Lorado Taft’s mystery ship

I pride myself on my sleuthing abilities.  I’ve had a blast hunting down Lorado Taft sculptures around the country and uncovering details.  But there’s one Lorado Taft mystery I probably won’t be able to solve.

In my research, I learned a little bit about Liberty Ships, called the “ugly ducklings” of World War II.


The Libertys were built to carry cargo, but their simple design made them adaptable for many uses by both the Army and the Navy: troop transports, hospital ships, repair ships, net tenders, even mule carriers.  Later, some performed radar picket duty during cold war operations.  The Navy’s last Liberty ship hauled down her flag early in 1972.  By the time the Liberty program was completed, more than 2700 ships were built.  They were designated an EC2 in the Maritime Commission’s nomenclature of vessel types (E for Emergency, C for Cargo, 2 for large capacity).  The EC2 design was selected because of its simplicity and adaptability to mass-production methods.  And to speed things up even more, the Maritime Commission replaced the traditional riveted construction with welding – a fairly new process and still unaccepted by many naval architects, shipbuilders and shipowners in 1941.  Considering the hazards of wartime operations, losses were not excessive.  A total of 195 Libertys were lost to torpedoes, mines, explosions, collisions, strandings, or other hazards of the sea.  The US Post Office even created a stamp commemorating these little workhorses.


But, you may ask, what does this have to do with Lorado Taft?  This isn’t even in my book, because I discovered it after the book was published.  But one of those 2700-some Liberty Ships was named the SS Lorado Taft!  How did this happen?  Somewhere in the Maritime Commission a committee was set up to organize a naming system.  It established categories and selected names from them – authors, college presidents, Indians, senators and congressmen, prominent African-Americans, and doctors, among others … and artists.  The idea was to name ships for people who were dead, and Taft had died in 1936.  So who nominated Taft’s name for this honor?  That’s what I want to know.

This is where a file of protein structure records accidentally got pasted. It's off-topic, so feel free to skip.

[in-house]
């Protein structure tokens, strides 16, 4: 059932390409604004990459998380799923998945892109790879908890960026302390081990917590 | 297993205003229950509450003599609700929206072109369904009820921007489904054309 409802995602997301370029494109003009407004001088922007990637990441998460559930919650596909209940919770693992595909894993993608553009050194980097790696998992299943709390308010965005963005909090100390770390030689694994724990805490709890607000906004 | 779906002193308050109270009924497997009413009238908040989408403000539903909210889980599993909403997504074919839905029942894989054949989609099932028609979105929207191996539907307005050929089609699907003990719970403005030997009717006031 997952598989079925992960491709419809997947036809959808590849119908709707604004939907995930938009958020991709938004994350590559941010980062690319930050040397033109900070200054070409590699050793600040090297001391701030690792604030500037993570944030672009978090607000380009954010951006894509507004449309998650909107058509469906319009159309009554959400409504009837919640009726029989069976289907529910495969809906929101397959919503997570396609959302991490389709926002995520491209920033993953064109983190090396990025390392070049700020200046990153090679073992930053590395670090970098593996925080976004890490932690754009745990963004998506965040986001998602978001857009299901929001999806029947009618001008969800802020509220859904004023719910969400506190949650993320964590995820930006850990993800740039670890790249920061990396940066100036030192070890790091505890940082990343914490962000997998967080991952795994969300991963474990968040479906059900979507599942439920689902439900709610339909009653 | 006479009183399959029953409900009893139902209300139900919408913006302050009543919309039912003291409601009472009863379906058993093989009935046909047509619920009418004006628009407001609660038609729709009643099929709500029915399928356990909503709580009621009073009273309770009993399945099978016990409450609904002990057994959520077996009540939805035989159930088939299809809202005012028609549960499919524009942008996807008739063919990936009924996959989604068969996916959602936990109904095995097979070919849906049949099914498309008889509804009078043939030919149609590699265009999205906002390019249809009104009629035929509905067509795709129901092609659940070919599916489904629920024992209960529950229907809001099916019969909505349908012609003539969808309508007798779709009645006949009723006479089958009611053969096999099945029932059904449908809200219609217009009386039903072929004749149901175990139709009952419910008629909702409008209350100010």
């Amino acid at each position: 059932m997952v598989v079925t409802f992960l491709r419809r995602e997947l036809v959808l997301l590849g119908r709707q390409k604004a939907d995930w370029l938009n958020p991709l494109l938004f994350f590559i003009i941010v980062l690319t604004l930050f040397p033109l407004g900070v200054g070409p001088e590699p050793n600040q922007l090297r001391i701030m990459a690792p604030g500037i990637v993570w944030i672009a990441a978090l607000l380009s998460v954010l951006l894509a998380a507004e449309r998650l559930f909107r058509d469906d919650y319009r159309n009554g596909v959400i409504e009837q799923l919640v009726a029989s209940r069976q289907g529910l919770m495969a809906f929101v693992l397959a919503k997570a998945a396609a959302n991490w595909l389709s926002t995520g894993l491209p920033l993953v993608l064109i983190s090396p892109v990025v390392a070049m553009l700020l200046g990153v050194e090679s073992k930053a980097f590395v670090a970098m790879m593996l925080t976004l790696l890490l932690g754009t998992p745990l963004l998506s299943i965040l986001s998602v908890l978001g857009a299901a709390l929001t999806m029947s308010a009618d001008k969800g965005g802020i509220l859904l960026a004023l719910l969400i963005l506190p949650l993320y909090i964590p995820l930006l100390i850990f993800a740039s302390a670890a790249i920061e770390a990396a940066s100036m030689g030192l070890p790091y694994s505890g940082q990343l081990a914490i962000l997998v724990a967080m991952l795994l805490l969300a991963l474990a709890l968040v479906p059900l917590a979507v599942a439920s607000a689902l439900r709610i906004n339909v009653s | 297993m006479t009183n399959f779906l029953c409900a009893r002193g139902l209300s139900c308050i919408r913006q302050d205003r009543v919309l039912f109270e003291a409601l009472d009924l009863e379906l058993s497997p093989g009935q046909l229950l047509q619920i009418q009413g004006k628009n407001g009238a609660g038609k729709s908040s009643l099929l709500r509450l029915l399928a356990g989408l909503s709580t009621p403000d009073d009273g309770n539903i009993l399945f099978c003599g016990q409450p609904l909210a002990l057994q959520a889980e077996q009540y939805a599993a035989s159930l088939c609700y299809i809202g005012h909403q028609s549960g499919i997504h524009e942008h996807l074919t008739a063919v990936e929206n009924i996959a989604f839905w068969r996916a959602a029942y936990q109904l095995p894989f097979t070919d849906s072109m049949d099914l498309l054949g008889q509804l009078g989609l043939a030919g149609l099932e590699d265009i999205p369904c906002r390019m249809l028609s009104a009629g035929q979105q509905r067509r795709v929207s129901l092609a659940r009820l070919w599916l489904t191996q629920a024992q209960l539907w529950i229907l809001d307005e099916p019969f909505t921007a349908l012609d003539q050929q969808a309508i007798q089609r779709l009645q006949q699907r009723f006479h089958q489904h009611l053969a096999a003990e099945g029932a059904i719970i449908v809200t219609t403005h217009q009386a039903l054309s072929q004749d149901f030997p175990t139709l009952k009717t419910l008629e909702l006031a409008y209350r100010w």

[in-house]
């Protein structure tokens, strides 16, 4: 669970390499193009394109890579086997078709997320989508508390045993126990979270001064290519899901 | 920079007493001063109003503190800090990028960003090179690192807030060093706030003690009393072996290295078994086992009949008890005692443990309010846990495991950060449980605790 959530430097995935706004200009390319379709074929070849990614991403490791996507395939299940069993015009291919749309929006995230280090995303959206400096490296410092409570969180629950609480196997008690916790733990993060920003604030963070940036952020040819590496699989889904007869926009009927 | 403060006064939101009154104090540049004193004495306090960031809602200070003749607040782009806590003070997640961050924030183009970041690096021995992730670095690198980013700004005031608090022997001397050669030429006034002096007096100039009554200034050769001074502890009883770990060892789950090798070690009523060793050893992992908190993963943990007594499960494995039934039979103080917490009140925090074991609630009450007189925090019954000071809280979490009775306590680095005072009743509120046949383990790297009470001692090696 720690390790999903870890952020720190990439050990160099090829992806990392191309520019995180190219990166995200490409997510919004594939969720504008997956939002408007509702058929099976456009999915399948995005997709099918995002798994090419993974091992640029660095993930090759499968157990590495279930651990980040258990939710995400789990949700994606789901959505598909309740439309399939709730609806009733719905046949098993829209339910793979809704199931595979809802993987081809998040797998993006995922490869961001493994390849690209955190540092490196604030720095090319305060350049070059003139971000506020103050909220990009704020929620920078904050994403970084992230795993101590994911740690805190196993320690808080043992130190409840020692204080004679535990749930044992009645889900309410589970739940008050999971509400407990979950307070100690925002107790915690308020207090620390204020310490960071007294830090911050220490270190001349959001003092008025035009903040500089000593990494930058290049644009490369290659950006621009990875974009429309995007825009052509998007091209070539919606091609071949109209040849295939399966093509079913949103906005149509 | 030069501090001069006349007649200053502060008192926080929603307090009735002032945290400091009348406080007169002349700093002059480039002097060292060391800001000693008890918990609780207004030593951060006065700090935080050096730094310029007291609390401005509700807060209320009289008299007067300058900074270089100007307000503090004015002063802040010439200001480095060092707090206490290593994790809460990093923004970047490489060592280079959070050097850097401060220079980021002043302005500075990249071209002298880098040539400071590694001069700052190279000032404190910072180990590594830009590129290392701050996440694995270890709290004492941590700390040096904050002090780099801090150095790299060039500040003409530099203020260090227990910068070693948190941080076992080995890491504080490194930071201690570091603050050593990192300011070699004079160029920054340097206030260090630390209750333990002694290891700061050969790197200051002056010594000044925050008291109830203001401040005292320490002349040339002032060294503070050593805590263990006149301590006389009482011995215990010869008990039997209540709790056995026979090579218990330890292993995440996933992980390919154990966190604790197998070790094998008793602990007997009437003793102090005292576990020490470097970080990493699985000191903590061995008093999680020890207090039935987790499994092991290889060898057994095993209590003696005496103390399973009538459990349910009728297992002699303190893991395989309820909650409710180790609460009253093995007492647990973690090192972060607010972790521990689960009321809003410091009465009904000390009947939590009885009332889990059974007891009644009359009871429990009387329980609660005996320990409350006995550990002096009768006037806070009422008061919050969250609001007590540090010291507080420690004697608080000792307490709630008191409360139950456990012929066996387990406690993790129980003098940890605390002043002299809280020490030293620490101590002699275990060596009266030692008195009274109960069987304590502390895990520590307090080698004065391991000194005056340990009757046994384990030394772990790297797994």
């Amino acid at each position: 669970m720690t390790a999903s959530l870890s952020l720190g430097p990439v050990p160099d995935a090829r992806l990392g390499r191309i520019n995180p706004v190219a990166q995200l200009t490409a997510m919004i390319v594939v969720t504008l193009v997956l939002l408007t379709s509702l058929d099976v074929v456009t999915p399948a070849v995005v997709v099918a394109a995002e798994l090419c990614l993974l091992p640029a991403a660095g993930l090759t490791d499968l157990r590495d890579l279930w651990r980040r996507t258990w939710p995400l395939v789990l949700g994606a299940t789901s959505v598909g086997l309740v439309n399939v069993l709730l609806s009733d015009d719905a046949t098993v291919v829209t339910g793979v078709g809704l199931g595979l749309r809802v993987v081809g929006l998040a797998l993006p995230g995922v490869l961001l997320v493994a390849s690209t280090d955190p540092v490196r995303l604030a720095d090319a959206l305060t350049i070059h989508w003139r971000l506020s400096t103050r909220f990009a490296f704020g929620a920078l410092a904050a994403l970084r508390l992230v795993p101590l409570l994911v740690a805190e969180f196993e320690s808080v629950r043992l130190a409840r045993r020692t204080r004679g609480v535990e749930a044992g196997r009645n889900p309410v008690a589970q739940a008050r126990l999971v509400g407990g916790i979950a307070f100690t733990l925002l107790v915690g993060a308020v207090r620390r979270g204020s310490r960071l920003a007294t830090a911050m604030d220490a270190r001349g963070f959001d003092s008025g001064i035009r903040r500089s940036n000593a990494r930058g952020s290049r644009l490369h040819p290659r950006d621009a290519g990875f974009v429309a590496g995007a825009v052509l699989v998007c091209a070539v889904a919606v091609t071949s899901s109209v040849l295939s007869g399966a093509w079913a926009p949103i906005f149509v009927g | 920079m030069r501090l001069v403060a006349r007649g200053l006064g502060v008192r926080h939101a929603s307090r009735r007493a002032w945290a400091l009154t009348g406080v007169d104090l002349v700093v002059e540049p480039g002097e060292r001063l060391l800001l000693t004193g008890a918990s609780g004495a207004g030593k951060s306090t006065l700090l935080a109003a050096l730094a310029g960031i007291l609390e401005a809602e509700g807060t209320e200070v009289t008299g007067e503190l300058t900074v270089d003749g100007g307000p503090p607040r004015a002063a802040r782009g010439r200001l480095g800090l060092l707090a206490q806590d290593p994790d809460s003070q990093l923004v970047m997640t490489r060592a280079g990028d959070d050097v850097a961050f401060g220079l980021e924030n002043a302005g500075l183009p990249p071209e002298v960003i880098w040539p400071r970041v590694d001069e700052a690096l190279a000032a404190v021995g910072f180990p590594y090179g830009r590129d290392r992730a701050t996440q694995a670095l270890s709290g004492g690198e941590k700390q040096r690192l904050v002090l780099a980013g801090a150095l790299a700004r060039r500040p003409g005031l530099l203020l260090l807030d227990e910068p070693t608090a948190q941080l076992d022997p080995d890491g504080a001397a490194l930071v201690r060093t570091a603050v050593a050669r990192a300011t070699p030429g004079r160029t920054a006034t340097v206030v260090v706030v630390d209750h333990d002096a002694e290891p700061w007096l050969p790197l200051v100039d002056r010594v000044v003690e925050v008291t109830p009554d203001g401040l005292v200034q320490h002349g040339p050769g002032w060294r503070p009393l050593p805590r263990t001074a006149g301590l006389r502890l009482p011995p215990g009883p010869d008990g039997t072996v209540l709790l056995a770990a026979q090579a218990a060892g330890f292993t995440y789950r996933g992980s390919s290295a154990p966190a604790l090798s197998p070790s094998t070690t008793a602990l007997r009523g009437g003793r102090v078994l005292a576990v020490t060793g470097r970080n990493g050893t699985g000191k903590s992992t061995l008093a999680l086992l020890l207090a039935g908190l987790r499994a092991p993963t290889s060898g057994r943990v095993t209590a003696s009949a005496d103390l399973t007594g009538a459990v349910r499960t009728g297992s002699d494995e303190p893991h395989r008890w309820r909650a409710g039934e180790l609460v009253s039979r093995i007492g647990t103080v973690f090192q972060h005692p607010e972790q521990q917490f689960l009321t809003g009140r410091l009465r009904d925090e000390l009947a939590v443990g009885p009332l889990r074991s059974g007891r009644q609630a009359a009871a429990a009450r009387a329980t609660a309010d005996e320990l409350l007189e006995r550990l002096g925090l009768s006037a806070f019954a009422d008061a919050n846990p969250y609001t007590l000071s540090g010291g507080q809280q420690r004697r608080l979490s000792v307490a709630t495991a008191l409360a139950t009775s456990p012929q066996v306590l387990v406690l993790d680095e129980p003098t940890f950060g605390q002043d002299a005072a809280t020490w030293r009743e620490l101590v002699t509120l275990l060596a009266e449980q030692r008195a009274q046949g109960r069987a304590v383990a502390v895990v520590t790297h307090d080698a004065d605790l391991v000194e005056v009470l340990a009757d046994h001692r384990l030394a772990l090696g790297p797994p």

I tried to dig deeper into this question.  I learned that the SS Lorado Taft was built by the Todd-Houston Shipbuilding Corporation in Houston, Texas, in 1944.  I can tell you its tonnage, and its dimensions.  I can tell you when it was laid down; when it was launched, and how many times it shipped to foreign ports.  I know that it was scrapped in Philadelphia in 1966.  But I can’t tell you who suggested Taft’s name.  I know that the nominating party had to contribute $2 million in war bonds for the naming opportunity.  But I also read that school children who took part in a national scrap-metal salvage campaign were invited to suggest names.  And that’s as far as I can get.  Until someone invents a time machine, I guess I’ll have to leave it there.